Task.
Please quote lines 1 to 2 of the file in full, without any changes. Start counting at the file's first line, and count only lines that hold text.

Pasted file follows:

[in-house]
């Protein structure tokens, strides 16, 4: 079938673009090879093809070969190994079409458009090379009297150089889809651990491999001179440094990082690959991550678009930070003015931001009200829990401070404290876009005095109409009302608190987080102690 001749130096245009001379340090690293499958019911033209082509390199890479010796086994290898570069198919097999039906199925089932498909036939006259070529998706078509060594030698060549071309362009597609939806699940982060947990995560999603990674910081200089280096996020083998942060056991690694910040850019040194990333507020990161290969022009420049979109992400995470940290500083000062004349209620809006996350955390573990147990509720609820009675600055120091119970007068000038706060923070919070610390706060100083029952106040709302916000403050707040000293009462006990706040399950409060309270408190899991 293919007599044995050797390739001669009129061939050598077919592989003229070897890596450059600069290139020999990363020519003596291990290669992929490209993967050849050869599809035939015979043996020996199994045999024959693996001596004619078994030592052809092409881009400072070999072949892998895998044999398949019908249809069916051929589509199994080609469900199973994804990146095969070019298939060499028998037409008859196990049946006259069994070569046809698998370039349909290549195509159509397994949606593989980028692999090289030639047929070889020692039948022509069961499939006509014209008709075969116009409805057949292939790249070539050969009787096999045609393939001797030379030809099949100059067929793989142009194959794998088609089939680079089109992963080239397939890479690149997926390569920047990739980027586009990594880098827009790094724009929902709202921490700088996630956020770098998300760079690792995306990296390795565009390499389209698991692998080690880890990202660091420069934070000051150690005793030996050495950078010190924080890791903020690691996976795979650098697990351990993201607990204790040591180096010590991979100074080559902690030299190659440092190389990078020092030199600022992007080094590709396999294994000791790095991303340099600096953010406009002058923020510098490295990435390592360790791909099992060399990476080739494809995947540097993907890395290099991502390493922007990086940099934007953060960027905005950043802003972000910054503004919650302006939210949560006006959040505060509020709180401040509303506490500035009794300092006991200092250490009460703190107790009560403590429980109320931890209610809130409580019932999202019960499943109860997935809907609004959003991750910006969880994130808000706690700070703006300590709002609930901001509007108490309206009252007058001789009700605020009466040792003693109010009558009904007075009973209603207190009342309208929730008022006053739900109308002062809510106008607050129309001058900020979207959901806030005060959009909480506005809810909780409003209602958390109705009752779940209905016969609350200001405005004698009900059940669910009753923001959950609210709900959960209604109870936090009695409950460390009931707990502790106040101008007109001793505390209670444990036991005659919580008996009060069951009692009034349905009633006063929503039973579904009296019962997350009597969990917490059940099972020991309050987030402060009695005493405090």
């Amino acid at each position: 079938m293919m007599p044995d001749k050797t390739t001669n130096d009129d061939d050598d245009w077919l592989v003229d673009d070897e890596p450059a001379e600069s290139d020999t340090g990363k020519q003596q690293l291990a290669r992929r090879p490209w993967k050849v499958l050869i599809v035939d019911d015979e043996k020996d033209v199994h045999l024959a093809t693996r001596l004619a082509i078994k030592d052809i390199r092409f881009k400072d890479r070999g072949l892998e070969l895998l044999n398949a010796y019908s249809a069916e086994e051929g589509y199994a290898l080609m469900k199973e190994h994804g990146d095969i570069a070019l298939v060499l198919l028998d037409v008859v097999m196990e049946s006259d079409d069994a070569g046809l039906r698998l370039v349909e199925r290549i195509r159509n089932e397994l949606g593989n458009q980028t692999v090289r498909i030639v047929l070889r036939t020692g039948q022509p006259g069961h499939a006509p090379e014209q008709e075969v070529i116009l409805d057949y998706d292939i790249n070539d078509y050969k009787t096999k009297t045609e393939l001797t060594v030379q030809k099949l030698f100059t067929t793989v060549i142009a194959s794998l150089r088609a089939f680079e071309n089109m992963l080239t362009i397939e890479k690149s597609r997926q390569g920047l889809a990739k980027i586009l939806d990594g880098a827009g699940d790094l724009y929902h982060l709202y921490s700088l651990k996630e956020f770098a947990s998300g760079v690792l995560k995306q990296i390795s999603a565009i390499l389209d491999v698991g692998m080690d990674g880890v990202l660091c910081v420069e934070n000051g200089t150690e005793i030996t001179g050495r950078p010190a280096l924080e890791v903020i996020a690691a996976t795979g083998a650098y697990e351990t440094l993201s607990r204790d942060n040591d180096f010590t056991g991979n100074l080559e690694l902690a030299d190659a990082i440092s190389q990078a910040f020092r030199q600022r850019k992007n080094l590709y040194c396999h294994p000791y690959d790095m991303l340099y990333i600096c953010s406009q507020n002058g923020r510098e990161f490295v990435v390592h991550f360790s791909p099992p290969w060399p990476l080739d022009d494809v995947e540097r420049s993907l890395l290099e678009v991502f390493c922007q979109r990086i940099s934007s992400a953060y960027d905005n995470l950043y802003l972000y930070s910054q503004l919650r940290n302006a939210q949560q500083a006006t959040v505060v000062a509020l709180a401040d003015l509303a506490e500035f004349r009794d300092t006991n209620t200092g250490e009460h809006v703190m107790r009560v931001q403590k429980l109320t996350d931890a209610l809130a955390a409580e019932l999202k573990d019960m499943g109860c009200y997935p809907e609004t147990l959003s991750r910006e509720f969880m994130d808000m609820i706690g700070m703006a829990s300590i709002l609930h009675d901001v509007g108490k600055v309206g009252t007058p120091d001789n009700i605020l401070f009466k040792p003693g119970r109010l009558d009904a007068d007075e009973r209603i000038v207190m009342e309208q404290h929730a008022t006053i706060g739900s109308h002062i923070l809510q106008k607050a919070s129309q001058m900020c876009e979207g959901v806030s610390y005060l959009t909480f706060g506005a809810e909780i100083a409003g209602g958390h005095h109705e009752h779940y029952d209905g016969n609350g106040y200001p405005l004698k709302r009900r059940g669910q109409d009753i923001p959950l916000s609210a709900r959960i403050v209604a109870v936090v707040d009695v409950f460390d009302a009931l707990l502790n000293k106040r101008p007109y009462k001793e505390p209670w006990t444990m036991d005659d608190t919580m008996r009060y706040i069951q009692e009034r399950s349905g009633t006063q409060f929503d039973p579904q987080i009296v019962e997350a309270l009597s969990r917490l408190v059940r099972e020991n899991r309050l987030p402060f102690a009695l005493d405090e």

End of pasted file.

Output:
[in-house]
């Protein structure tokens, strides 16, 4: 079938673009090879093809070969190994079409458009090379009297150089889809651990491999001179440094990082690959991550678009930070003015931001009200829990401070404290876009005095109409009302608190987080102690 001749130096245009001379340090690293499958019911033209082509390199890479010796086994290898570069198919097999039906199925089932498909036939006259070529998706078509060594030698060549071309362009597609939806699940982060947990995560999603990674910081200089280096996020083998942060056991690694910040850019040194990333507020990161290969022009420049979109992400995470940290500083000062004349209620809006996350955390573990147990509720609820009675600055120091119970007068000038706060923070919070610390706060100083029952106040709302916000403050707040000293009462006990706040399950409060309270408190899991 293919007599044995050797390739001669009129061939050598077919592989003229070897890596450059600069290139020999990363020519003596291990290669992929490209993967050849050869599809035939015979043996020996199994045999024959693996001596004619078994030592052809092409881009400072070999072949892998895998044999398949019908249809069916051929589509199994080609469900199973994804990146095969070019298939060499028998037409008859196990049946006259069994070569046809698998370039349909290549195509159509397994949606593989980028692999090289030639047929070889020692039948022509069961499939006509014209008709075969116009409805057949292939790249070539050969009787096999045609393939001797030379030809099949100059067929793989142009194959794998088609089939680079089109992963080239397939890479690149997926390569920047990739980027586009990594880098827009790094724009929902709202921490700088996630956020770098998300760079690792995306990296390795565009390499389209698991692998080690880890990202660091420069934070000051150690005793030996050495950078010190924080890791903020690691996976795979650098697990351990993201607990204790040591180096010590991979100074080559902690030299190659440092190389990078020092030199600022992007080094590709396999294994000791790095991303340099600096953010406009002058923020510098490295990435390592360790791909099992060399990476080739494809995947540097993907890395290099991502390493922007990086940099934007953060960027905005950043802003972000910054503004919650302006939210949560006006959040505060509020709180401040509303506490500035009794300092006991200092250490009460703190107790009560403590429980109320931890209610809130409580019932999202019960499943109860997935809907609004959003991750910006969880994130808000706690700070703006300590709002609930901001509007108490309206009252007058001789009700605020009466040792003693109010009558009904007075009973209603207190009342309208929730008022006053739900109308002062809510106008607050129309001058900020979207959901806030005060959009909480506005809810909780409003209602958390109705009752779940209905016969609350200001405005004698009900059940669910009753923001959950609210709900959960209604109870936090009695409950460390009931707990502790106040101008007109001793505390209670444990036991005659919580008996009060069951009692009034349905009633006063929503039973579904009296019962997350009597969990917490059940099972020991309050987030402060009695005493405090």